Johannesburg - International Relations Minister Naledi Pandor’s address to the UN General Assembly this weekend held particular significance, not only because it marked a quarter century into our democracy, but her grandfather addressed the UN 53 years before, in 1966.
ZK Matthews was the ANC stalwart who proposed the idea of a Freedom Charter in the 1950s, and would have been proud that generations later his granddaughter, representing the president, addressed UN member states.
“Our anniversary is due in large measure to the solidarity we enjoyed from most UN member states, and it is because of this history that South Africa is also vested in the ideal of a robust and coherent UN, as it is this organisation that has the ability to ensure that all who yearn for freedom achieve it,” Pandor said.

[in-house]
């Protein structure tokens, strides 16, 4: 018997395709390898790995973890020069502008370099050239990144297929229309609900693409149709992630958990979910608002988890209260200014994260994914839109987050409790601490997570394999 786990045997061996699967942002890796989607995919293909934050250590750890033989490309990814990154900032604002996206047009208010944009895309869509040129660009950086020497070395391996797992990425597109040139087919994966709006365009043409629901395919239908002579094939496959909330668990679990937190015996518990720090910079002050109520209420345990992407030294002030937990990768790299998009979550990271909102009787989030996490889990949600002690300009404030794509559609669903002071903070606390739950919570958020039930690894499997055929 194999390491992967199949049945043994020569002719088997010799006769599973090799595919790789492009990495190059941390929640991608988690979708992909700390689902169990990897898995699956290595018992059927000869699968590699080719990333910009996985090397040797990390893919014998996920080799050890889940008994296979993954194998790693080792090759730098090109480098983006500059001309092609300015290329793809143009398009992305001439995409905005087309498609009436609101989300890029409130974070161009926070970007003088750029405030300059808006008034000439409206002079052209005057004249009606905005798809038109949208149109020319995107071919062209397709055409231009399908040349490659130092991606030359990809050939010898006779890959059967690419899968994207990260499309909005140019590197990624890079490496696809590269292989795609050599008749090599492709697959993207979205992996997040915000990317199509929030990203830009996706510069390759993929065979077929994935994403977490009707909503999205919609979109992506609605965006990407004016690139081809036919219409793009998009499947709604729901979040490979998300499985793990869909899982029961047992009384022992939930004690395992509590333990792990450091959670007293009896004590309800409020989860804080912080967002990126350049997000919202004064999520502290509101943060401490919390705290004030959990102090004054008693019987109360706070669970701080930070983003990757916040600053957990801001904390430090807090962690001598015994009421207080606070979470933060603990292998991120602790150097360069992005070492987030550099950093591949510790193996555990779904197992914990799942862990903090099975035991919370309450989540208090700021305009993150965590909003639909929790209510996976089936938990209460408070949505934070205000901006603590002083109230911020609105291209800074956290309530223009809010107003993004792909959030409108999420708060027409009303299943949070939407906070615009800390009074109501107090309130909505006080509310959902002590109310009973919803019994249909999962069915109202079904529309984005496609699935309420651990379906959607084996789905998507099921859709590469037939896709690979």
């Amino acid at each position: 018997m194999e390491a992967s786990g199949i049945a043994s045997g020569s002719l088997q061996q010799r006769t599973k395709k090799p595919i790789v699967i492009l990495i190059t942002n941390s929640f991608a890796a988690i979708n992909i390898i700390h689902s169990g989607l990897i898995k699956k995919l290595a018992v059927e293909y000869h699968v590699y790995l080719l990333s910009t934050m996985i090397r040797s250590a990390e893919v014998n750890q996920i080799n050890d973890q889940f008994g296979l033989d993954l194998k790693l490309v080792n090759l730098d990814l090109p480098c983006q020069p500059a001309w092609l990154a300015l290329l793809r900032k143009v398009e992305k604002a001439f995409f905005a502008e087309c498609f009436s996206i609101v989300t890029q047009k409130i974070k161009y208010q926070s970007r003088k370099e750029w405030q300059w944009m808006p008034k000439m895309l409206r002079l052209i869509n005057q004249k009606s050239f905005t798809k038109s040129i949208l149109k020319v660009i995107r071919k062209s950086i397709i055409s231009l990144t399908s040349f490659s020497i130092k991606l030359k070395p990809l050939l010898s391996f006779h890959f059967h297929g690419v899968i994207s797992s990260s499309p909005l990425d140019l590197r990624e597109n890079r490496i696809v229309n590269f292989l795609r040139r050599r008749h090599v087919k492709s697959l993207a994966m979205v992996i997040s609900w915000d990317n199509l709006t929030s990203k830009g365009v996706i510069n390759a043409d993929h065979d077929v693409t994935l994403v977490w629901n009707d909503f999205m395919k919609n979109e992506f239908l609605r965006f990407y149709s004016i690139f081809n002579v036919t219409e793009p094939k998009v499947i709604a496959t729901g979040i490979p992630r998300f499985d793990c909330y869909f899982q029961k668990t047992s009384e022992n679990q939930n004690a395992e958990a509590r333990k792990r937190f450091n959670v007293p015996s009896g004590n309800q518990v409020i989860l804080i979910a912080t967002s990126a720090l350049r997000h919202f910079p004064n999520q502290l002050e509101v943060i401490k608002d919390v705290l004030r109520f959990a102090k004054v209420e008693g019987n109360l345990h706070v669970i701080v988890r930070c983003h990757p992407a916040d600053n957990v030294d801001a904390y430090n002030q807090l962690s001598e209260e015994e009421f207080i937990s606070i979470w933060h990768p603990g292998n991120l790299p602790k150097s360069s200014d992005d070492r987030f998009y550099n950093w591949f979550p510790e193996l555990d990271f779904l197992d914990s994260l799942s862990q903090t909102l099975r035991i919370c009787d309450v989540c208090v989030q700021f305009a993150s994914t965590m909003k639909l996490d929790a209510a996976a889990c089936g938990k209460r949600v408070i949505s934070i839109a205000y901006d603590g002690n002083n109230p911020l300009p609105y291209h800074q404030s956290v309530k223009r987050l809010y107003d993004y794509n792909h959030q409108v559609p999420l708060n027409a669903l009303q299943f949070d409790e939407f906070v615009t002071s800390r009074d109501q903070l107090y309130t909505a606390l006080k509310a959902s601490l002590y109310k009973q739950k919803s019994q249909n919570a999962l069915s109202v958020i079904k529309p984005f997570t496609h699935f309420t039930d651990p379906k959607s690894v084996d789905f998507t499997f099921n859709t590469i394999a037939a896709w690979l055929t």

In a pointed reference to the commitment of the UN to the cause of freedom in South Africa, Pandor told delegates: “As early as 1946, shortly after the creation of the UN, the issue of apartheid South Africa's discriminatory policies was included as an agenda item in the first session of the UN General Assembly. We strongly believe a purposive system of multilateralism is necessary to deal with the global challenges we face.”
Pandor highlighted South Africa’s unwavering commitment to Africa.